The Abolition of Man in dystopian literature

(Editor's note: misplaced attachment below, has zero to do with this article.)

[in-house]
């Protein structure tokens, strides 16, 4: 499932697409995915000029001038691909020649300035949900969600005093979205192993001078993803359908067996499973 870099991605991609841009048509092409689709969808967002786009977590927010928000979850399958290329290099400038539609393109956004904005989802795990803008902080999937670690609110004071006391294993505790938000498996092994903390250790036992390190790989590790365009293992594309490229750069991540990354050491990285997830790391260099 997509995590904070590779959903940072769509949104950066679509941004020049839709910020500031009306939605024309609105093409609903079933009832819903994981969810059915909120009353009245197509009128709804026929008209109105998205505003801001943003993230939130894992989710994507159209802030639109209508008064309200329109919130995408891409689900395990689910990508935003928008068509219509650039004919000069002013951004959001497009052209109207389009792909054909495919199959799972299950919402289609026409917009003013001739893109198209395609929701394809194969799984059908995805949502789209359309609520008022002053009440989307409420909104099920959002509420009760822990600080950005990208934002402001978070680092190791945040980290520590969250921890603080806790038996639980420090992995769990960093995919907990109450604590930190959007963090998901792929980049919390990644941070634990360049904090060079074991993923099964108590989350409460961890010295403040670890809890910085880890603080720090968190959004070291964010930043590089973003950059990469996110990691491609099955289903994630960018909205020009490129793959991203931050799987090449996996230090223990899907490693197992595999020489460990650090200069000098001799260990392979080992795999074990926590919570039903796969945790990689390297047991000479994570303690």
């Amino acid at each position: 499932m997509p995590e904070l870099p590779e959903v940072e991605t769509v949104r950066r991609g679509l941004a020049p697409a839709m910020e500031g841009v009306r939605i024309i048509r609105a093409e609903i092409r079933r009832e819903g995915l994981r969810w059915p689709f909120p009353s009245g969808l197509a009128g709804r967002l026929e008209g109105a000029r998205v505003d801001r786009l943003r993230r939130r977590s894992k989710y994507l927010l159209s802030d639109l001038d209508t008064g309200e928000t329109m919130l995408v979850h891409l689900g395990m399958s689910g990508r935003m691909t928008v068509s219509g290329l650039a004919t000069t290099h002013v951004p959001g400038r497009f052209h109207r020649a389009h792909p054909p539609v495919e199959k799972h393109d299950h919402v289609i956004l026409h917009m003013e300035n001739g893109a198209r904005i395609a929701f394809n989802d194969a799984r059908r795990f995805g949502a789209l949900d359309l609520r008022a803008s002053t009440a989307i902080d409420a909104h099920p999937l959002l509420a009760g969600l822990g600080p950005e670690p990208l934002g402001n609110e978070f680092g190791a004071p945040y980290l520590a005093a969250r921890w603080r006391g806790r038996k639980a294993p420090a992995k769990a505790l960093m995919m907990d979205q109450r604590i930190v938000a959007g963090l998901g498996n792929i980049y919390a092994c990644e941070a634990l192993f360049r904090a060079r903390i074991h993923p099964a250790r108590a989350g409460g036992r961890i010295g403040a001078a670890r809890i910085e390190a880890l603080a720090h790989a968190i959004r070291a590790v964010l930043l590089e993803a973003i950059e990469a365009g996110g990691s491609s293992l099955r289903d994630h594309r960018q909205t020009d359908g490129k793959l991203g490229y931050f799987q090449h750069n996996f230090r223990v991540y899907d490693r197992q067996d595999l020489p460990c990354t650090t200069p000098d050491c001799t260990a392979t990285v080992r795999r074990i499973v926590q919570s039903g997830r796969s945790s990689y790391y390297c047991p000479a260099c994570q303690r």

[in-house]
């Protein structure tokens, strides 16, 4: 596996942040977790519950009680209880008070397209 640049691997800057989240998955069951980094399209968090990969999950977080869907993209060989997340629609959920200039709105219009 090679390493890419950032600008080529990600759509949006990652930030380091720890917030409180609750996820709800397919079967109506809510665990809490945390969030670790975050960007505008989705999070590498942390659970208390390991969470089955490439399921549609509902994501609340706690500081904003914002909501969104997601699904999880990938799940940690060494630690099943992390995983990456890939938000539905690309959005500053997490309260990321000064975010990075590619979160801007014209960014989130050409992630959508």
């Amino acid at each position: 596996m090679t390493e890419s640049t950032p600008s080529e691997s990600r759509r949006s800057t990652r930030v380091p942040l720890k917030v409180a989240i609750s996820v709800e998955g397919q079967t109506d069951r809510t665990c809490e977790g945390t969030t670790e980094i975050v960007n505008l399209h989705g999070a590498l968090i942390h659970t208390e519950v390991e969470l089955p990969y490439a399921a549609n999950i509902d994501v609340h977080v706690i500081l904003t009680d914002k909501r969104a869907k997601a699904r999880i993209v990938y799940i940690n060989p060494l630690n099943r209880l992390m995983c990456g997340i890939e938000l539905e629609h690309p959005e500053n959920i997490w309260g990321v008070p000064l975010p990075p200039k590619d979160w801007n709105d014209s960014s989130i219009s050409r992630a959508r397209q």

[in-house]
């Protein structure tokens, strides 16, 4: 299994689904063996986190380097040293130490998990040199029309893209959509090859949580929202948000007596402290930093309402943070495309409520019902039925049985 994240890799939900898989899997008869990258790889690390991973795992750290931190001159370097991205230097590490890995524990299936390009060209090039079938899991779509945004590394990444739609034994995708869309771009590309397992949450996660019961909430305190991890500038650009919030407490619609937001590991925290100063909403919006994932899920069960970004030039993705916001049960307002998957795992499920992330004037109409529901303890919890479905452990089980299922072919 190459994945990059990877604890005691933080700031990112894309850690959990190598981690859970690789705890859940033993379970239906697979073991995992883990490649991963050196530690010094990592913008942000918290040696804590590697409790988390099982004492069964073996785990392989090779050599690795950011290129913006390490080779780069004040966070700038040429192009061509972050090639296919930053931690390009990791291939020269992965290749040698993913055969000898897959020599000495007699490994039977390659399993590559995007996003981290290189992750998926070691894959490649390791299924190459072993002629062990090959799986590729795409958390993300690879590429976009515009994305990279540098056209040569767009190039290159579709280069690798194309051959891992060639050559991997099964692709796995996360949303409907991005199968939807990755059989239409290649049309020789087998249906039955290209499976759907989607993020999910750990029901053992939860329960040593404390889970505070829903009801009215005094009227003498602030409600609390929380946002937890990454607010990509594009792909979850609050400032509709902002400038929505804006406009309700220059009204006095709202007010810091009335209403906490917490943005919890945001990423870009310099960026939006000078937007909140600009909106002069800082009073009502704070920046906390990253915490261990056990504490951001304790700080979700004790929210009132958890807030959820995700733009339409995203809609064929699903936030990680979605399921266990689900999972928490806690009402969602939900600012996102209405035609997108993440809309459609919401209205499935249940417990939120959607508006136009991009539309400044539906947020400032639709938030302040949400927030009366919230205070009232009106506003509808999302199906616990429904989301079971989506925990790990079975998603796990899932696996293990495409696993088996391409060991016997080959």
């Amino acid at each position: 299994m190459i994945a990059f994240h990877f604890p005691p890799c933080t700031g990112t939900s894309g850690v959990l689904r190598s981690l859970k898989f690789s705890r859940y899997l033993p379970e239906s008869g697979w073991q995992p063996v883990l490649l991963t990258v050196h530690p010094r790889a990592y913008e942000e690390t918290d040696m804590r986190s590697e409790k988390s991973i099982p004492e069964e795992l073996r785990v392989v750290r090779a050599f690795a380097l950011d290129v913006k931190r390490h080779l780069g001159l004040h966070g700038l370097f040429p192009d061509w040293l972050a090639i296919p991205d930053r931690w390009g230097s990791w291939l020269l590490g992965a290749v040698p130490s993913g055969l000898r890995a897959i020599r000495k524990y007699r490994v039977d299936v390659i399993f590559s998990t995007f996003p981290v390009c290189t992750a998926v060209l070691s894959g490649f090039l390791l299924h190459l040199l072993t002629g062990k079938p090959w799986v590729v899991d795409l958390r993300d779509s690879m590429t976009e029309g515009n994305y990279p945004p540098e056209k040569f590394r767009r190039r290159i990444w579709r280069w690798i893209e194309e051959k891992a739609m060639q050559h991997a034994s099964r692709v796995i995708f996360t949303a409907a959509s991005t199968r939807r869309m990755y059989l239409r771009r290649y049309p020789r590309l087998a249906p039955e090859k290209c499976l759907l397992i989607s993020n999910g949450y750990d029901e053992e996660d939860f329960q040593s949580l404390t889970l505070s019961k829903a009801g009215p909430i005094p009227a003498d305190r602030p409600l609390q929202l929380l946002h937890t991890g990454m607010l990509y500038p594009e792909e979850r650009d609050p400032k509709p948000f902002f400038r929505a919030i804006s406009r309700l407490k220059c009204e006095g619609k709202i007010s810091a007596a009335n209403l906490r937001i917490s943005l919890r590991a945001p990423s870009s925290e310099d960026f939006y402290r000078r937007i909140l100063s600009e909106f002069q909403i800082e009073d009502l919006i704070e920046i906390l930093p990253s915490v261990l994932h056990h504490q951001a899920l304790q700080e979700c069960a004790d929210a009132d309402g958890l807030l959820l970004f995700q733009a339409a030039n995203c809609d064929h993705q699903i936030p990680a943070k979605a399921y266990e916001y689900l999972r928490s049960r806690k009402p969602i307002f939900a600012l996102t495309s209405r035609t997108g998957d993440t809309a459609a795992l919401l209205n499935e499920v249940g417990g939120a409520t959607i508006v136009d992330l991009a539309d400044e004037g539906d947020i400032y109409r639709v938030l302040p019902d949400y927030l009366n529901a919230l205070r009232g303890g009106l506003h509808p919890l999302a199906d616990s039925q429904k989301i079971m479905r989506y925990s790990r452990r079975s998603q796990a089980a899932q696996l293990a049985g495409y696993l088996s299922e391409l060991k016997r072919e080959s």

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This thesis argues that two important works of dystopian fiction, Brave New World by Aldous Huxley and Fahrenheit 451 by Ray Bradbury, can be read through the lens of C. S. Lewis’ Abolition of Man. In this book, Lewis writes of an intellectual trend which he labels Subjectivism, and which he believes is engaged in undermining humanity as we understand it. Lewis sees an example of this trend in a schoolbook on English writing, which he calls the Green Book (The Control of Language: A Critical Approach to Reading and Writing, by Alex King and Martin Ketley), and uses a criticism of this book as a departure point for a criticism of the whole philosophy of Subjectivism. I believe that Bradbury and Huxley are concerned with some of the same contemporary intellectual and moral trends as was Lewis, and, like him, feared the advent of a broken humanity. I will also be bringing Nietzschean philosophy to bear on this examination, for to really understand what Lewis means by the Abolition of Man, one should understand the ideas he is arguing against. To understand them, one should understand their origins, and the best way to do this is to go back to Nietzsche. Using The Abolition of Man as its central text, this thesis will work backwards to establish the argument between Lewis and Nietzsche, and will then analyze the philosophical ideas of both at play in the worlds of Bradbury and Huxley’s novels.(Author abstract)